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Plantar Fasciitis: How Yoga Can Help


Plantar Fasciitis MeRoYoga

Sharp and painful sensations at the heel of the foot can be a sign of plantar fasciitis.


Heel pain is one of the things that my clients complain about most often when they start yoga.

It appears quickly, and affects the movement of the body to a far greater extent than they themselves are aware of.


In very simple terms, plantar fasciitis is an inflammation of the tissue that runs over the heel of the foot. The inflammation can occur as a result of a combination of causes, e.g. inappropriate foot/body posture, muscle tension, footwear and overload when standing and walking/running.

It can affect anyone, but is often experienced at the age of 40 and up. Athletes (especially runners) are affected more often.

The pain is initially experienced only with heavier loads, but over time you will also have pain at rest. They can be worst in the morning, decreasing during the day as the foot is moving. At times, you may also experience intense pain in the evening.

Because the symptoms of plantar fasciitis are experienced in the foot, causes that may lie outside the feet are often overlooked, e.g. tight hamstrings and calves. Since yoga works with the whole body and all poses challenge us from the feet up, yoga is an obvious choice to relieve plantar fasciitis.

How can yoga help?

1. You learn how to distribute weight through your feet and to take responsibility for how you use your feet in your daily life. By activating all the muscles in the feet in yoga, both flexibility and strength are practiced in the feet.

2. You learn to be present in the present, through your yoga exercises you learn to become more aware of how you move your body when walking and running. Excessive weight in the heel can worsen plantar fasciitis, and constant pain will over time cause you to create compensatory movement patterns, which in turn can help to create pain elsewhere in the body, especially around the knees and hips.

3. You create flexibility and strength in the muscle groups that are affected by/and affect plantar fasciitis. Which relieves stress and pain not only in the feet, but also acts as a preventative measure for damage caused by plantar fasciitis.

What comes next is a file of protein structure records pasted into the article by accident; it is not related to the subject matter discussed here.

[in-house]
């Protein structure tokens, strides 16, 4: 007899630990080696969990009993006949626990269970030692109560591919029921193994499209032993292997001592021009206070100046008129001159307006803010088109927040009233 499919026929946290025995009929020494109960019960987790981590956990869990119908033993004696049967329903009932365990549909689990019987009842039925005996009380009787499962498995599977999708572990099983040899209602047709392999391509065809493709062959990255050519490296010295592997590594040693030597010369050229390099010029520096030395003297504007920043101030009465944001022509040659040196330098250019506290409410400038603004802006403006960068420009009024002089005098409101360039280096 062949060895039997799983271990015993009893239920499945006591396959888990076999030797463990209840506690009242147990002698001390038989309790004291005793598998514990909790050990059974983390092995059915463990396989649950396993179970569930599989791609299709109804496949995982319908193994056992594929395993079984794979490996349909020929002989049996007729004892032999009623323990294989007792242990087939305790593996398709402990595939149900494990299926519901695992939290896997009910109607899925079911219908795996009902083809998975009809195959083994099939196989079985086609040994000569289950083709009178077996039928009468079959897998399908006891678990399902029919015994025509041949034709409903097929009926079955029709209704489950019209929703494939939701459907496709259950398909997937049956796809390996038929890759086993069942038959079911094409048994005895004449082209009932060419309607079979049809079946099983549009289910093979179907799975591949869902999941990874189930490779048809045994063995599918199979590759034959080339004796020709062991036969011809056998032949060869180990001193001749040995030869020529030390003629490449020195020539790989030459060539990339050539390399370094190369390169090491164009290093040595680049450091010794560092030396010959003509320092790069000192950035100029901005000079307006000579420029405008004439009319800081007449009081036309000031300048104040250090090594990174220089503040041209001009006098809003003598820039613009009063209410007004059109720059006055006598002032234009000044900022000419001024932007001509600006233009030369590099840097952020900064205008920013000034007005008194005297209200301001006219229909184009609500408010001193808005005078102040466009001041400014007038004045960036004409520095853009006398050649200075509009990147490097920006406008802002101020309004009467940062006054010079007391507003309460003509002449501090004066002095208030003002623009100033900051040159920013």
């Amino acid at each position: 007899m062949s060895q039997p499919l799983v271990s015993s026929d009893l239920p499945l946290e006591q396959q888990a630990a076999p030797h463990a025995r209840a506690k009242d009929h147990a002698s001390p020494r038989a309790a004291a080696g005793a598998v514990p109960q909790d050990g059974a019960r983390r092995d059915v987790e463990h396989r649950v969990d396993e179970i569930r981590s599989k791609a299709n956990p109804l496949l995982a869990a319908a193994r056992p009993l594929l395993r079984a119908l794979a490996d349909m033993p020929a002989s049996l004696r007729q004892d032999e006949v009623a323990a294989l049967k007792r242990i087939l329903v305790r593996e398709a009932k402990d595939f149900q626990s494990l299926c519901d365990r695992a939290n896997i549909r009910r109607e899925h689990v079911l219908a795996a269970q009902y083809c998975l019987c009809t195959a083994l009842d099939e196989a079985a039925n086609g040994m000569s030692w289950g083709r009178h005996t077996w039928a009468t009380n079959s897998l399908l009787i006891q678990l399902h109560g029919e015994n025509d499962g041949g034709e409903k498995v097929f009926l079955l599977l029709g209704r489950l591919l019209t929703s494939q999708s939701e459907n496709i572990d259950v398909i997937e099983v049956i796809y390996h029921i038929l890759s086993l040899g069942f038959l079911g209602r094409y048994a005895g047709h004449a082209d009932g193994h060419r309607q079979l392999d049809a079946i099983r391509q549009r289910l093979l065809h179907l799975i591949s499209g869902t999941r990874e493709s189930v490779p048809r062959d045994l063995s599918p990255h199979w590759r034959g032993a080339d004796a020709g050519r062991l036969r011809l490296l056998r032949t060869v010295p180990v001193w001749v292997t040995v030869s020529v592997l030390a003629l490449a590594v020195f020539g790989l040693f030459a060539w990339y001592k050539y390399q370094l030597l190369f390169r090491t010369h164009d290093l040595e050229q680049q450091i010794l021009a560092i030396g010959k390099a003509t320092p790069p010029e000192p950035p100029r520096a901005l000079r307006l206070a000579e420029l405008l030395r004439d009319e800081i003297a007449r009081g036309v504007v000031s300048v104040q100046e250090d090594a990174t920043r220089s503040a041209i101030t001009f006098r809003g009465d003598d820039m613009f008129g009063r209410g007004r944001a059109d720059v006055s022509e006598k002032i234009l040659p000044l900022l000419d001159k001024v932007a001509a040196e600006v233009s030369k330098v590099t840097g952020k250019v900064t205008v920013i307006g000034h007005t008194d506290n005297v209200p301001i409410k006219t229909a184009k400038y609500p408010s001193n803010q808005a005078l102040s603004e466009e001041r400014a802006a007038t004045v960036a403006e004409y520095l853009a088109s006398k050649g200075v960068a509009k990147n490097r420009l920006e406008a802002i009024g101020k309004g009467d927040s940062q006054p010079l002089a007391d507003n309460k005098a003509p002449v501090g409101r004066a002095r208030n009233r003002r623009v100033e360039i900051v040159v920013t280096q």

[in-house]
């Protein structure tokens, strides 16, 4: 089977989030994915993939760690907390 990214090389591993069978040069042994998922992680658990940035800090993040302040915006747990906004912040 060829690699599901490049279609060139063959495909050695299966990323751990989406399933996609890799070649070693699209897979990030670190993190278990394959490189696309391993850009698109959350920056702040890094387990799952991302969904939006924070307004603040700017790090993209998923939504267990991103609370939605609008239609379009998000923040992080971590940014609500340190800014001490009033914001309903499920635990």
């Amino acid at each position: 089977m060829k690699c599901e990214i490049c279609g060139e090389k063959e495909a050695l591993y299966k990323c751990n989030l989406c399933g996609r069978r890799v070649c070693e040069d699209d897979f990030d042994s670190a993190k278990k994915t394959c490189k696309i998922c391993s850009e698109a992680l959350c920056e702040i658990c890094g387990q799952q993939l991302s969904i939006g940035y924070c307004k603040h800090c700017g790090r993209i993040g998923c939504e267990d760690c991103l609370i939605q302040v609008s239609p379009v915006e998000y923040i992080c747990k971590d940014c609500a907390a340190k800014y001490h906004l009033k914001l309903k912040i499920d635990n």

Stretches for plantar fasciitis.

1. Stretch.

Resting on all fours, hands and knees.

Extend one leg behind you, turn the toes under, then slowly lean back and push through the heel.

2. Hamstring stretch.

Sitting with a straight back and straight legs, cross one ankle over the other.

Begin to bend forward from the hip (not the waist), keep your back straight and try to avoid rounding your back, lean forward only until you feel a stretch along the back of your legs, supporting the floor with your hands on the outside of your thighs.

3. Foot stretch.

Resting on all fours, hands and knees.

Turn the toes under and begin to move your buttocks towards the heels.

Support yourself with your hands on the floor in front of you and move them further and further towards your hips, until finally you let go of the floor and raise your upper body vertically with your hands resting on your thighs, and your bottom resting on the heels.

4. Relaxation.

If you have been on your feet all day, finish by doing the legs up the wall pose.(Viparita Karani pose)

Sit with your legs bent and your side against the wall.

Lay your upper body down on the floor and turn your legs up along the wall, legs should be as straight as possible.


If necessary, place a folded blanket under your hips and lie down for 5-20 minutes.

When you're getting out of the pose, you bend both legs and let yourself roll onto one side.

The pose is good for draining fluid and inflammation from the legs and feet, and help to relieve pain.


More like this: Stretch the soles of the feet



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